ALIGHIERO BOETTI (1940-1994)
Artist's Resale Right ("Droit de Suite"). Artist's… Read more
ALIGHIERO BOETTI (1940-1994)

Oggi è l’undicesimo giorno del sesto mese dell’anno 1000novecentoottantotto (Today is the eleventh day of the sixth month of the year 1988)

Details
ALIGHIERO BOETTI (1940-1994)
Oggi è l’undicesimo giorno del sesto mese dell’anno 1000novecentoottantotto (Today is the eleventh day of the sixth month of the year 1988)
signed, titled, inscribed and dated 'alighiero e boetti UNDICI GIORNO PESHAWAR 1988' (on the overlap)
embroidered tapestry
43½ x 42 1/8in. (110.5 x 107.3cm.)
Executed in 1988
Provenance
Galerie Kaess Weiss, Stuttgart.
Anon. sale, Christie's New York, 16 November 2001, lot 461.
Gallery Seomi, Seoul.
Anon. sale, Sotheby's New York, 13 November 2003, lot 542A.
Acquired at the above sale by the present owner.
Exhibited
Stuttgart, Galerie Kaess-Weiss, Alighiero e Boetti, 1990, p. 3 (illustrated in colour, p. 4; incorrectly titled Undici Giugno)
Frankfurt, Museum für Moderne Kunst, Alighiero e Boetti: Mettere al Mondo il Mondo, 1998, p. 336.
Special notice

Artist's Resale Right ("Droit de Suite"). Artist's Resale Right Regulations 2006 apply to this lot, the buyer agrees to pay us an amount equal to the resale royalty provided for in those Regulations, and we undertake to the buyer to pay such amount to the artist's collection agent.
Post lot text
This work is recorded in Archivio Alighiero Boetti, Rome, under no. 969.
Sale room notice
Please note that all lots should be marked with a dagger symbol. This means that unless exported out of the EU within 90 days of collection or unless you are VAT registered in, and will ship to, another EU State, VAT of 20% will be payable on the hammer price and buyer’s premium. Please see the conditions of sale in the back of the catalogue for further guidance or contact Neil Millen (nmillen@christies.com / 0771 769 3835) for information on VAT refunds.

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Katharine Arnold
Katharine Arnold

Lot Essay

‘Boetti sometimes opens up a new experience in which we read words differently and appreciate the shapes and colours of letters, rather than just approaching language for its information and instrumental purposes’ (M. Godfrey, Alighiero e Boetti, London 2009, pp. 128-129).

Executed in 1988, Alighiero Boetti’s Oggi e l’undicesimo giorno del sesto mese dell’anno 1000 novecento ottantootto is a particularly comprehensive example of Boetti’s great series of Arazzi (Tapestries) that serve as a kind of compendium, or pantheon perhaps, of many of the artist’s favourite themes, philosophies and axioms. In this work Boetti offers a linguistic riddle embedded within each block of sixteen squares. Beginning at the top left are the words ‘imaginando tutto’, which poetically translates to ‘imagining all’. Following this progression, the sentence directly below this square on the second row spells out the artist’s name: ‘Alighiero e Boetti’. The patterns snake around the composition, leading the viewer to the title at the centre of the composition in a large nine-by-nine grid: Oggi è l’undicesimo giorno del sesto mese dell’anno 1000 novecentoottantotto, which translates to ‘Today is the eleventh day of the sixth month of the year’. This is followed by the inscription ‘All’amato Pantheon’, which translates to ‘Beloved Pantheon’. Creating a cross through the centre of the composition, the words ‘Peshawar’ and ‘Pakistan’ are strung both vertically and horizontally across the entirety of the grid, a nod to the location where the work was created.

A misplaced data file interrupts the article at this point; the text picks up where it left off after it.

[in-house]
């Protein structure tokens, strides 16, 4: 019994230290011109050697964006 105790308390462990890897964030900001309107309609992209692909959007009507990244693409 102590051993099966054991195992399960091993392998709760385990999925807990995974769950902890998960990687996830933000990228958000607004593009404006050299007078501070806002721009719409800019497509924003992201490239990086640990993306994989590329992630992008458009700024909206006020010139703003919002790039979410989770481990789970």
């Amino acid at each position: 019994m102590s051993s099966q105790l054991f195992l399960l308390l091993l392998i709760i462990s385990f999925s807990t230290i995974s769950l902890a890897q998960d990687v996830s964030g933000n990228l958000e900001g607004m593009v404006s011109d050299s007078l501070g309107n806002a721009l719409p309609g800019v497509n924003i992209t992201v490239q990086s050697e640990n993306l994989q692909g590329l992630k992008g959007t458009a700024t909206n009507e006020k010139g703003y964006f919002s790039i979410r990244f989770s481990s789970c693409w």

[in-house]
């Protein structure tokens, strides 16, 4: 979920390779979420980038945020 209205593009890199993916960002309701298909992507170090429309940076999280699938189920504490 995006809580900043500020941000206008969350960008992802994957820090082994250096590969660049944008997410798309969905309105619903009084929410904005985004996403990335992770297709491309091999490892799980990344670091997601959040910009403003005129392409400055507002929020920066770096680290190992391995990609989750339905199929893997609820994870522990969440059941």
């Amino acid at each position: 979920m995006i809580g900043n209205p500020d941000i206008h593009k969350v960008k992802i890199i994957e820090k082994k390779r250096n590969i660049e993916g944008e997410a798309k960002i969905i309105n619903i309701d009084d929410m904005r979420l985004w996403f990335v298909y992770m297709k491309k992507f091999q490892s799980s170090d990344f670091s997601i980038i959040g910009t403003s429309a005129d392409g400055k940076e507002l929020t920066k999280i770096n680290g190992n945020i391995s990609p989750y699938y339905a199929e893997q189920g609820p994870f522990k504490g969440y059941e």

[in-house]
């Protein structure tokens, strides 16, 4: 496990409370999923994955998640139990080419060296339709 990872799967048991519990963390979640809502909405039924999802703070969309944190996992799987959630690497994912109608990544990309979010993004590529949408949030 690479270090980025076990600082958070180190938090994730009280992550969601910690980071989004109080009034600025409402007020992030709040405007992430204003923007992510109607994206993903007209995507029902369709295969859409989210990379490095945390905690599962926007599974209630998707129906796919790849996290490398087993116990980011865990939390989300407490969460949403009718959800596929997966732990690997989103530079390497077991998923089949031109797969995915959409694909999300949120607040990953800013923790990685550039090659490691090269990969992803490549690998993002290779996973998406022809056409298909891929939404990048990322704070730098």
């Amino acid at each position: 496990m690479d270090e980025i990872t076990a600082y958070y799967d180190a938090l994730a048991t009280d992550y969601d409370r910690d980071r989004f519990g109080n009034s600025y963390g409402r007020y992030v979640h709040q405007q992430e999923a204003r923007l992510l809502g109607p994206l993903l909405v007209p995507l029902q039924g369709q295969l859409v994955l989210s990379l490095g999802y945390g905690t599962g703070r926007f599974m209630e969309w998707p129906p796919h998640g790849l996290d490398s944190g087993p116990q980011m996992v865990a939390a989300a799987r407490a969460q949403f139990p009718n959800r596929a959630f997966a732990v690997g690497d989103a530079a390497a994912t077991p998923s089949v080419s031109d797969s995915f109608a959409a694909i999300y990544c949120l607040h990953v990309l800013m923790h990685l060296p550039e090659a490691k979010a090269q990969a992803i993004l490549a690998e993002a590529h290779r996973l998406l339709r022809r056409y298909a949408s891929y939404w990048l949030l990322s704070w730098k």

Founded on his principles of ordine e disordine (the notion that the world consists entirely of a yin and yang-like division of order and disorder), the Arazzo are a colourful composite of organised disorder. Decrypting the puzzle of colours and symbols, Arazzi reveal themselves to be written texts consisting of individual letters each highlighted or obscured against a contrasting square, whose background colour was determined by the Afghan women embroidering these works according to Boetti’s guidelines. By splitting the text into its own constituent parts - its individual letters - Boetti exposes language as a sophisticated but nonetheless artificial systematic arrangement of form. This organising principle informs the strict formal ordering and visual rhythm of the work. As Mark Godfrey suggests, ‘Boetti sometimes opens up a new experience in which we read words differently and appreciate the shapes and colours of letters, rather than just approaching language for its information and instrumental purposes’ (M. Godfrey, Alighiero e Boetti, London 2009, pp. 128-129).
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